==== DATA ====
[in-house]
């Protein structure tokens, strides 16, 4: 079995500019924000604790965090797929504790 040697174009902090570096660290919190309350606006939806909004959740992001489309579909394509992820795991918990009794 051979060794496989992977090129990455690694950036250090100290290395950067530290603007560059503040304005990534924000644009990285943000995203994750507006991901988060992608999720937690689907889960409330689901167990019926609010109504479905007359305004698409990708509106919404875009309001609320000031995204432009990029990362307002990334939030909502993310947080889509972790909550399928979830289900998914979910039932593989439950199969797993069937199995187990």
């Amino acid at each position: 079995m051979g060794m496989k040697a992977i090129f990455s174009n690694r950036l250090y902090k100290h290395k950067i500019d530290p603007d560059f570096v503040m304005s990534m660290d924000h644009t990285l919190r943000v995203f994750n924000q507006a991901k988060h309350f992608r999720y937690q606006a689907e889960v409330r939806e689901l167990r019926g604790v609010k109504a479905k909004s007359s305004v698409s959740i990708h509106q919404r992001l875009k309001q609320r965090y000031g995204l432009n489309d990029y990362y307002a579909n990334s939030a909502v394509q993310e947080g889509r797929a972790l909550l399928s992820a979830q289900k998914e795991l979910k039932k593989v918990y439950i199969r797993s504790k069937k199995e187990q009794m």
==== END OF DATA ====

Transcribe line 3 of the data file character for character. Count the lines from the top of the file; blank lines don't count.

């Amino acid at each position: 079995m051979g060794m496989k040697a992977i090129f990455s174009n690694r950036l250090y902090k100290h290395k950067i500019d530290p603007d560059f570096v503040m304005s990534m660290d924000h644009t990285l919190r943000v995203f994750n924000q507006a991901k988060h309350f992608r999720y937690q606006a689907e889960v409330r939806e689901l167990r019926g604790v609010k109504a479905k909004s007359s305004v698409s959740i990708h509106q919404r992001l875009k309001q609320r965090y000031g995204l432009n489309d990029y990362y307002a579909n990334s939030a909502v394509q993310e947080g889509r797929a972790l909550l399928s992820a979830q289900k998914e795991l979910k039932k593989v918990y439950i199969r797993s504790k069937k199995e187990q009794m």